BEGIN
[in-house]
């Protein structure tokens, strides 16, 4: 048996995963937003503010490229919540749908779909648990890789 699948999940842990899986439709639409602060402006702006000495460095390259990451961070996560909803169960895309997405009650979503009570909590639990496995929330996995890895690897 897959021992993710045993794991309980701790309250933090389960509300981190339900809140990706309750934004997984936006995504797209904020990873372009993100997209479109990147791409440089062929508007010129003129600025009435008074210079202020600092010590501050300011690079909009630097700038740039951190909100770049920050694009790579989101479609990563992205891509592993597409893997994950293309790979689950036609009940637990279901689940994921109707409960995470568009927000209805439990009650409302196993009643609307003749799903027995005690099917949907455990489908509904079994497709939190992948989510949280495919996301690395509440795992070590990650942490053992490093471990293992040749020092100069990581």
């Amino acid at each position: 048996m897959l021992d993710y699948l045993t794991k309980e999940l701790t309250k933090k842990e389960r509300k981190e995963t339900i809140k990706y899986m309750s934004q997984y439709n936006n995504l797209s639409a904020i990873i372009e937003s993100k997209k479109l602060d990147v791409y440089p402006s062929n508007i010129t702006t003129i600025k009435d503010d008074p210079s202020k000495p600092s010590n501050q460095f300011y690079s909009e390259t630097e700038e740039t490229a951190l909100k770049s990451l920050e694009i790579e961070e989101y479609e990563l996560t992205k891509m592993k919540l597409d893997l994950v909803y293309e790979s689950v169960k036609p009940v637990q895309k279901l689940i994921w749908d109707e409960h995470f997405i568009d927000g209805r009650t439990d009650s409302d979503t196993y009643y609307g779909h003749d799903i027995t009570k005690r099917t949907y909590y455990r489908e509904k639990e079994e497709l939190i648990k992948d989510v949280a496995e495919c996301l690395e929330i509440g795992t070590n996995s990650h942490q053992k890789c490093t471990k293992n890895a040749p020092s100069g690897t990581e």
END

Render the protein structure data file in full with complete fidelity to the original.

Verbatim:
[in-house]
């Protein structure tokens, strides 16, 4: 048996995963937003503010490229919540749908779909648990890789 699948999940842990899986439709639409602060402006702006000495460095390259990451961070996560909803169960895309997405009650979503009570909590639990496995929330996995890895690897 897959021992993710045993794991309980701790309250933090389960509300981190339900809140990706309750934004997984936006995504797209904020990873372009993100997209479109990147791409440089062929508007010129003129600025009435008074210079202020600092010590501050300011690079909009630097700038740039951190909100770049920050694009790579989101479609990563992205891509592993597409893997994950293309790979689950036609009940637990279901689940994921109707409960995470568009927000209805439990009650409302196993009643609307003749799903027995005690099917949907455990489908509904079994497709939190992948989510949280495919996301690395509440795992070590990650942490053992490093471990293992040749020092100069990581």
């Amino acid at each position: 048996m897959l021992d993710y699948l045993t794991k309980e999940l701790t309250k933090k842990e389960r509300k981190e995963t339900i809140k990706y899986m309750s934004q997984y439709n936006n995504l797209s639409a904020i990873i372009e937003s993100k997209k479109l602060d990147v791409y440089p402006s062929n508007i010129t702006t003129i600025k009435d503010d008074p210079s202020k000495p600092s010590n501050q460095f300011y690079s909009e390259t630097e700038e740039t490229a951190l909100k770049s990451l920050e694009i790579e961070e989101y479609e990563l996560t992205k891509m592993k919540l597409d893997l994950v909803y293309e790979s689950v169960k036609p009940v637990q895309k279901l689940i994921w749908d109707e409960h995470f997405i568009d927000g209805r009650t439990d009650s409302d979503t196993y009643y609307g779909h003749d799903i027995t009570k005690r099917t949907y909590y455990r489908e509904k639990e079994e497709l939190i648990k992948d989510v949280a496995e495919c996301l690395e929330i509440g795992t070590n996995s990650h942490q053992k890789c490093t471990k293992n890895a040749p020092s100069g690897t990581e």